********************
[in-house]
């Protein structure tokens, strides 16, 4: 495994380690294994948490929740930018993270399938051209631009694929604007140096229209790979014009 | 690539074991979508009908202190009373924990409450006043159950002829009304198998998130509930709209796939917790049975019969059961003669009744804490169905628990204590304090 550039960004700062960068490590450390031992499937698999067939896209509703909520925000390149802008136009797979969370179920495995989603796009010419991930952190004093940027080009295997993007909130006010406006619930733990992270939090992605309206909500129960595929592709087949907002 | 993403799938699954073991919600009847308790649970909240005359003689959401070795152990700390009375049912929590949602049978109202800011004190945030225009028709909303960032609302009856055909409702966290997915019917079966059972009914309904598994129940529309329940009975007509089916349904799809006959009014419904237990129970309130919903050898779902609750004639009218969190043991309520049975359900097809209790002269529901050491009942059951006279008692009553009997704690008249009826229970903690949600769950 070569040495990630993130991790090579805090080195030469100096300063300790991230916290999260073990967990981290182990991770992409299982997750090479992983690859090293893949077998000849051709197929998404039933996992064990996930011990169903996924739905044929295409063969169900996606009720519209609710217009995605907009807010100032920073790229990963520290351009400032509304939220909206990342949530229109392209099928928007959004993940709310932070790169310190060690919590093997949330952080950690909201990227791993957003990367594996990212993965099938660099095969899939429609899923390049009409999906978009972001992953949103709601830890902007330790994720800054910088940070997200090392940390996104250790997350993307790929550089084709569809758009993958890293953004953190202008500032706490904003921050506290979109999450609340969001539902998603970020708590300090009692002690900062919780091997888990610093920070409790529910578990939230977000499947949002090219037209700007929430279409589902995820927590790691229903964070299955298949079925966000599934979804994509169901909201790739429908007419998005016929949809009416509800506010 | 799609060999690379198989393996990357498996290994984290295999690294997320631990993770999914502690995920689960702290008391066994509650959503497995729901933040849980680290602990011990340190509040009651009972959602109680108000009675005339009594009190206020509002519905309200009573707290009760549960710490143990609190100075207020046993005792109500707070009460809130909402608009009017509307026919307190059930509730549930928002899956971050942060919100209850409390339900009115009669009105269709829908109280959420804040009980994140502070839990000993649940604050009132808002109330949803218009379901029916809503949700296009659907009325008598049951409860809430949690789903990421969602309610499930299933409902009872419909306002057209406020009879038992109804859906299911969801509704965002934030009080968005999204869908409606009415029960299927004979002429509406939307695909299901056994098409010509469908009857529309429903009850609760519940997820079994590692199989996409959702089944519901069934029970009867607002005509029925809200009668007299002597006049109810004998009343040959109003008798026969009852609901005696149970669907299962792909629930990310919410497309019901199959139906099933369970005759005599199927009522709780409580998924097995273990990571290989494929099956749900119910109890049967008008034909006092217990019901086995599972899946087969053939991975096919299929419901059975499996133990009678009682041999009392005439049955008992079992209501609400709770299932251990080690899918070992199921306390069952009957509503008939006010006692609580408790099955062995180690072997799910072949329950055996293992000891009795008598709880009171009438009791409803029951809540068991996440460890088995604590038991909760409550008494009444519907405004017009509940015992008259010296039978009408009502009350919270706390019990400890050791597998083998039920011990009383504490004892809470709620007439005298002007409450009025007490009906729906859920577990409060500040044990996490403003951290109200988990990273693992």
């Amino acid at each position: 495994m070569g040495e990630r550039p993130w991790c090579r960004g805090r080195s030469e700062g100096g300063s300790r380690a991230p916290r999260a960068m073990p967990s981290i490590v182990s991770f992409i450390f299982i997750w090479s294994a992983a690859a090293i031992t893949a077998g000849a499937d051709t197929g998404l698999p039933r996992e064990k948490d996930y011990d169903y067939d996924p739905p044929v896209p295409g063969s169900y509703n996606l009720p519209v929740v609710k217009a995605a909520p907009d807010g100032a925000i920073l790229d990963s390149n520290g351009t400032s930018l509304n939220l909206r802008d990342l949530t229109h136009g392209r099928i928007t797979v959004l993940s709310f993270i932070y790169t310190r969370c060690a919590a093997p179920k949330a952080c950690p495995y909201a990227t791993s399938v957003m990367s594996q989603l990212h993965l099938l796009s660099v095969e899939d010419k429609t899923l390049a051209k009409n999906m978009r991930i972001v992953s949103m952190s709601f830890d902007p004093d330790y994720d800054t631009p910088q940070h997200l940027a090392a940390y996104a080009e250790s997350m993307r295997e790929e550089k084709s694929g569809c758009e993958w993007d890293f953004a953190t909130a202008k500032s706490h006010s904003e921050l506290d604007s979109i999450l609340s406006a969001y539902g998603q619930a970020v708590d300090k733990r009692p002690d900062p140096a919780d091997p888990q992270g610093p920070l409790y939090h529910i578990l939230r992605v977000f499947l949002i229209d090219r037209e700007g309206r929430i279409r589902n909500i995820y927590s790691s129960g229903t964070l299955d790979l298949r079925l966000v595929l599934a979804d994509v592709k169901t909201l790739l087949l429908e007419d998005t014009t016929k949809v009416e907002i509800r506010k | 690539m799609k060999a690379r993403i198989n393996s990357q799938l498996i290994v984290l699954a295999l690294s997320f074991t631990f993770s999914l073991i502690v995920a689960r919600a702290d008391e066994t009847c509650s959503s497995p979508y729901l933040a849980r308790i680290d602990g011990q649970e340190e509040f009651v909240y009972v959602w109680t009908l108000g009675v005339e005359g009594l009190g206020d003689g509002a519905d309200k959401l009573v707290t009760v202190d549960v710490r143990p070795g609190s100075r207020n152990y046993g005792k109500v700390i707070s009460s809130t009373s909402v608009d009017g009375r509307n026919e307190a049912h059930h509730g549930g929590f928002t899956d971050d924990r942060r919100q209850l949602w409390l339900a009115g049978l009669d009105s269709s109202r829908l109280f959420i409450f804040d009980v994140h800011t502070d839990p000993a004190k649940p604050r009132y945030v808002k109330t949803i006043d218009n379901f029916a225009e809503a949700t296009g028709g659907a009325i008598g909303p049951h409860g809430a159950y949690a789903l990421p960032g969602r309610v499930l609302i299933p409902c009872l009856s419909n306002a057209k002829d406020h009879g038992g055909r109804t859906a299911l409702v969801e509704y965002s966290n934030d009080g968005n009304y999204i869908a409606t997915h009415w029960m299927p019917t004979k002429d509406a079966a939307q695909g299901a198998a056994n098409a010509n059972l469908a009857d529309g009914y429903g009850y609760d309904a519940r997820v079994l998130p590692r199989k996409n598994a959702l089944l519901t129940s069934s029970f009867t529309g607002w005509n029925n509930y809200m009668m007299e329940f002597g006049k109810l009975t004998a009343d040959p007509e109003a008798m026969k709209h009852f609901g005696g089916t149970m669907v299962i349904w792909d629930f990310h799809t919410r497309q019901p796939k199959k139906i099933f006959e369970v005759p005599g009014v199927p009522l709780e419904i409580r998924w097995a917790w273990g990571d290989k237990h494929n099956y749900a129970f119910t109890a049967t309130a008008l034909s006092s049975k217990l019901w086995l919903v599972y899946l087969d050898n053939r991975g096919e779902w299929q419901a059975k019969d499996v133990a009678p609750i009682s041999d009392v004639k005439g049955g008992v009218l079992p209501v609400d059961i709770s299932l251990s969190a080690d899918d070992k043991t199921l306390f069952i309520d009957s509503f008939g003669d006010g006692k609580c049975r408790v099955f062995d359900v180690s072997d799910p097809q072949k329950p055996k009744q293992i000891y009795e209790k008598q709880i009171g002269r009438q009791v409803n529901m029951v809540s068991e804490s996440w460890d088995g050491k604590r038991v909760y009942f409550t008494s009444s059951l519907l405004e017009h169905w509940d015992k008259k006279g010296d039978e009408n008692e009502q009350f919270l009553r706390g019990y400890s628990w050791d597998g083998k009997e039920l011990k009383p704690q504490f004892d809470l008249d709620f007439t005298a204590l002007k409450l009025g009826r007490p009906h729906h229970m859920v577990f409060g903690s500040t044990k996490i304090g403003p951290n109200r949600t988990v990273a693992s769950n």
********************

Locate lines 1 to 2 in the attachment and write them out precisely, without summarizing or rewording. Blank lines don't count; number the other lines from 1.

[in-house]
């Protein structure tokens, strides 16, 4: 495994380690294994948490929740930018993270399938051209631009694929604007140096229209790979014009 | 690539074991979508009908202190009373924990409450006043159950002829009304198998998130509930709209796939917790049975019969059961003669009744804490169905628990204590304090 550039960004700062960068490590450390031992499937698999067939896209509703909520925000390149802008136009797979969370179920495995989603796009010419991930952190004093940027080009295997993007909130006010406006619930733990992270939090992605309206909500129960595929592709087949907002 | 993403799938699954073991919600009847308790649970909240005359003689959401070795152990700390009375049912929590949602049978109202800011004190945030225009028709909303960032609302009856055909409702966290997915019917079966059972009914309904598994129940529309329940009975007509089916349904799809006959009014419904237990129970309130919903050898779902609750004639009218969190043991309520049975359900097809209790002269529901050491009942059951006279008692009553009997704690008249009826229970903690949600769950 070569040495990630993130991790090579805090080195030469100096300063300790991230916290999260073990967990981290182990991770992409299982997750090479992983690859090293893949077998000849051709197929998404039933996992064990996930011990169903996924739905044929295409063969169900996606009720519209609710217009995605907009807010100032920073790229990963520290351009400032509304939220909206990342949530229109392209099928928007959004993940709310932070790169310190060690919590093997949330952080950690909201990227791993957003990367594996990212993965099938660099095969899939429609899923390049009409999906978009972001992953949103709601830890902007330790994720800054910088940070997200090392940390996104250790997350993307790929550089084709569809758009993958890293953004953190202008500032706490904003921050506290979109999450609340969001539902998603970020708590300090009692002690900062919780091997888990610093920070409790529910578990939230977000499947949002090219037209700007929430279409589902995820927590790691229903964070299955298949079925966000599934979804994509169901909201790739429908007419998005016929949809009416509800506010 | 799609060999690379198989393996990357498996290994984290295999690294997320631990993770999914502690995920689960702290008391066994509650959503497995729901933040849980680290602990011990340190509040009651009972959602109680108000009675005339009594009190206020509002519905309200009573707290009760549960710490143990609190100075207020046993005792109500707070009460809130909402608009009017509307026919307190059930509730549930928002899956971050942060919100209850409390339900009115009669009105269709829908109280959420804040009980994140502070839990000993649940604050009132808002109330949803218009379901029916809503949700296009659907009325008598049951409860809430949690789903990421969602309610499930299933409902009872419909306002057209406020009879038992109804859906299911969801509704965002934030009080968005999204869908409606009415029960299927004979002429509406939307695909299901056994098409010509469908009857529309429903009850609760519940997820079994590692199989996409959702089944519901069934029970009867607002005509029925809200009668007299002597006049109810004998009343040959109003008798026969009852609901005696149970669907299962792909629930990310919410497309019901199959139906099933369970005759005599199927009522709780409580998924097995273990990571290989494929099956749900119910109890049967008008034909006092217990019901086995599972899946087969053939991975096919299929419901059975499996133990009678009682041999009392005439049955008992079992209501609400709770299932251990080690899918070992199921306390069952009957509503008939006010006692609580408790099955062995180690072997799910072949329950055996293992000891009795008598709880009171009438009791409803029951809540068991996440460890088995604590038991909760409550008494009444519907405004017009509940015992008259010296039978009408009502009350919270706390019990400890050791597998083998039920011990009383504490004892809470709620007439005298002007409450009025007490009906729906859920577990409060500040044990996490403003951290109200988990990273693992």